Today as I took my daughters to school I felt that creeping sensation again, one that I have been feeling every day for a while now. The feeling that the sky is no longer up there but right here, just a few feet off my shoulder, bearing down on me like death.
Mornings are usually either bright blue and yellow with the sun or clouded and wet, but it's not often there's no sky or sun or rain at all, just oppressive, brown-grey cotton wool between us and space.
Moving through KL during the haze is like wading through murky brown water. Today was particularly bad. It really felt like the huge wide expanse of the Ulu Klang highway had become a corridor in a building with a fire burning somewhere. Visibility was down to maybe 500 metres. Everything was sepia toned. After I got home I realised that maybe I shouldn't have sent the girls to school.
Today an article in the paper quoted that schools could choose to close if the API rose above 300. First, I doubt we are getting real API indices published or broadcast. Second, how on earth is a school going to close during the day. That's hundreds of parents to call etc. But if they decide to close the next day, so what? Today is the crap day! Tomorrow might be clearer.
Then, again, homeschooling suddenly becomes a very attractive temptation. Only thing is, I would never be able to dedicate myself to my children's education the way their teachers do, bless their souls. Not unless I'm getting paid something ridiculous (oh, wait, that's what the teachers are getting. Sorry, I meant something really worth the value of my dedication)
I was reading Patrick's post about the haze and on-the-road vacation carnage that always seems to happen this time of year. He's right, nobody really cares because there are no real consequences to our actions.
So here we are telling each other to "berbudi" when we're really forgetting ourselves and who we can be. People with heart who care for something and are willing to do something about it. Why aren't the authorities acting on it? We can claim corruption and so on. But unless the authorities - who have been put in place by the people, don't forget - feel that they are answerable to their people, they're going to move at their own pace. If all the public complained to them about the haze, if everyone stopped going to work because of it, then maybe people up above would realise that they have to get down to business. There's power in having your say, especially altogether.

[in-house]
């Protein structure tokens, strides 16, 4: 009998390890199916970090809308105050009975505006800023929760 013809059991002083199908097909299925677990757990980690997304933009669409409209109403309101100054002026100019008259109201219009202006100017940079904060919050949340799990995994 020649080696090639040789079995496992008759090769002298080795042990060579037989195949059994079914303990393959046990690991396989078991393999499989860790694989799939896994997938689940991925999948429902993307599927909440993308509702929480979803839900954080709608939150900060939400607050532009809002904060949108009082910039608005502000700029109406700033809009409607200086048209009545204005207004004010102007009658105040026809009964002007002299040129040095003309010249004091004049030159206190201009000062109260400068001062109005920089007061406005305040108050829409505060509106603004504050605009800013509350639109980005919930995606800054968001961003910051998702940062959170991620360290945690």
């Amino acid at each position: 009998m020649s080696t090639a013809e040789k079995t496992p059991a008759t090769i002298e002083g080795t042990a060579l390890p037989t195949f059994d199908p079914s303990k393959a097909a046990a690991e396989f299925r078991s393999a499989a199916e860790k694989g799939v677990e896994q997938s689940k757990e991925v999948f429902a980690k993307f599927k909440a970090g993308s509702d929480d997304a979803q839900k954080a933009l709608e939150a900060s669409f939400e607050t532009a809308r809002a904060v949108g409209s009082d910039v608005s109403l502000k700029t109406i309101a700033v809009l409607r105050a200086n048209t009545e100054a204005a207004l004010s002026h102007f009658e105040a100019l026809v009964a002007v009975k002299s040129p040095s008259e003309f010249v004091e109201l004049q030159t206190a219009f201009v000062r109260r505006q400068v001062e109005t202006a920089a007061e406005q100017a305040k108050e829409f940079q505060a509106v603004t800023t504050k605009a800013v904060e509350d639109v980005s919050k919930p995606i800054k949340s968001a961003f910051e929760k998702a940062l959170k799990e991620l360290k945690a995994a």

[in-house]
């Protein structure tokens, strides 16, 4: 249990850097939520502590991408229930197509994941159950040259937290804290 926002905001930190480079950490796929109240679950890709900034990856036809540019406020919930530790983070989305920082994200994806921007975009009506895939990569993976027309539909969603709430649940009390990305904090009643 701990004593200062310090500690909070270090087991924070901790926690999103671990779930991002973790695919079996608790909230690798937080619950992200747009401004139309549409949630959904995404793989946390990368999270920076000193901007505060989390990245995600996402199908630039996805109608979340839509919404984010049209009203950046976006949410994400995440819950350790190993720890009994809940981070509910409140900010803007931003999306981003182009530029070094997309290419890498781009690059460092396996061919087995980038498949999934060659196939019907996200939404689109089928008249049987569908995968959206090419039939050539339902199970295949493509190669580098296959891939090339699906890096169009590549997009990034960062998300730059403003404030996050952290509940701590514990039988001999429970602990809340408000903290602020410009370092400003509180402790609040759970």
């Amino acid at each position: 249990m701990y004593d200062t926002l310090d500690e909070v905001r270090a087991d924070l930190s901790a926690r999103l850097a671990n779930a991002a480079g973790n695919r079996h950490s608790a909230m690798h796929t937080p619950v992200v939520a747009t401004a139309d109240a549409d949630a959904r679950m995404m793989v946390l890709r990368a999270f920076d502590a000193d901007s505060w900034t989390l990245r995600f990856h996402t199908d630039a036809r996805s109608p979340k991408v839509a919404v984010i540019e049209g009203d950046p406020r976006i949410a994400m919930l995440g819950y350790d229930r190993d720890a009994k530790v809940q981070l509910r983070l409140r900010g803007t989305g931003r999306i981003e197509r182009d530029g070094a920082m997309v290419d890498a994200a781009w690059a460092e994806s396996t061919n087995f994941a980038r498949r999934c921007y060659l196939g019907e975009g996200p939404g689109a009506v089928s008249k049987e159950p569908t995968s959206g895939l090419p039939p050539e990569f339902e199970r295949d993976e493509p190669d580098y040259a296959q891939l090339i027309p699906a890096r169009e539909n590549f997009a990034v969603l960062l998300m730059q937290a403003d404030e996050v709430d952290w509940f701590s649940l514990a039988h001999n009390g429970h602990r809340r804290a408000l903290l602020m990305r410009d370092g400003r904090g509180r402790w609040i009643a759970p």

So I thought I'd look for avenues where everyone can have their say quickly and all together. I could only find a public complaints form on the Dept of Environmental Health section of the Health Ministry webpage. You have to download, print, then FAX it! Actually, I think you have to mail it because the form has no discernible marks identifying it as government-issue complaint form, nor does it comes with a fax number - though you can get that on the webpage. It is basically notepaper than someone hastily typed "Name" "fax no" "Email" on.
When I find another alternative, I will let you know. Meanwhile, throwing water off the top of a building or wearing a face mask isn't going to solve the real problem, which is greed. The cheapest way to clear palm oil land is to burn it. And what for? To grow more crops to yield the products we use all the time, like fuel, cosmetics, and god knows what.